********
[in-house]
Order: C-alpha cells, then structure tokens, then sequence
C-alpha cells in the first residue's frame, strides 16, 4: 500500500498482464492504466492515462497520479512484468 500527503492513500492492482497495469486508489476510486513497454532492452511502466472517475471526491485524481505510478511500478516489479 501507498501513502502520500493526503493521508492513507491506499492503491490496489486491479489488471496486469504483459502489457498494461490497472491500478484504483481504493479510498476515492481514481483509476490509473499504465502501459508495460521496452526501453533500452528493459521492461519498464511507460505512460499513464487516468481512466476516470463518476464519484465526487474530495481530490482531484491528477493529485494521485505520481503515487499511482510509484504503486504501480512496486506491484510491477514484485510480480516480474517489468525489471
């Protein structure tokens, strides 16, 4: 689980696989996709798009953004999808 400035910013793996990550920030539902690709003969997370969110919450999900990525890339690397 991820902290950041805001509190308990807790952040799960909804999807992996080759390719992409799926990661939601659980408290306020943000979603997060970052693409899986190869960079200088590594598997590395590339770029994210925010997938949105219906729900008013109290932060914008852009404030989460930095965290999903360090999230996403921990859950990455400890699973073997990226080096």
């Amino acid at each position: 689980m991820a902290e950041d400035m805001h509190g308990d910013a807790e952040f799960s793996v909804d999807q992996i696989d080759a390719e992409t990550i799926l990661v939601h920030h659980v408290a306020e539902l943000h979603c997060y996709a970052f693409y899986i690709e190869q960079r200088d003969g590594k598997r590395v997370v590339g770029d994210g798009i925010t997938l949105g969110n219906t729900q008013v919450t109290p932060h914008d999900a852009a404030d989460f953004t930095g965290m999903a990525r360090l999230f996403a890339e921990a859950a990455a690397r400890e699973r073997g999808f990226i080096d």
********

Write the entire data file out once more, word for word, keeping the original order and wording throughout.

[in-house]
Order: C-alpha cells, then structure tokens, then sequence
C-alpha cells in the first residue's frame, strides 16, 4: 500500500498482464492504466492515462497520479512484468 500527503492513500492492482497495469486508489476510486513497454532492452511502466472517475471526491485524481505510478511500478516489479 501507498501513502502520500493526503493521508492513507491506499492503491490496489486491479489488471496486469504483459502489457498494461490497472491500478484504483481504493479510498476515492481514481483509476490509473499504465502501459508495460521496452526501453533500452528493459521492461519498464511507460505512460499513464487516468481512466476516470463518476464519484465526487474530495481530490482531484491528477493529485494521485505520481503515487499511482510509484504503486504501480512496486506491484510491477514484485510480480516480474517489468525489471
């Protein structure tokens, strides 16, 4: 689980696989996709798009953004999808 400035910013793996990550920030539902690709003969997370969110919450999900990525890339690397 991820902290950041805001509190308990807790952040799960909804999807992996080759390719992409799926990661939601659980408290306020943000979603997060970052693409899986190869960079200088590594598997590395590339770029994210925010997938949105219906729900008013109290932060914008852009404030989460930095965290999903360090999230996403921990859950990455400890699973073997990226080096």
């Amino acid at each position: 689980m991820a902290e950041d400035m805001h509190g308990d910013a807790e952040f799960s793996v909804d999807q992996i696989d080759a390719e992409t990550i799926l990661v939601h920030h659980v408290a306020e539902l943000h979603c997060y996709a970052f693409y899986i690709e190869q960079r200088d003969g590594k598997r590395v997370v590339g770029d994210g798009i925010t997938l949105g969110n219906t729900q008013v919450t109290p932060h914008d999900a852009a404030d989460f953004t930095g965290m999903a990525r360090l999230f996403a890339e921990a859950a990455a690397r400890e699973r073997g999808f990226i080096d």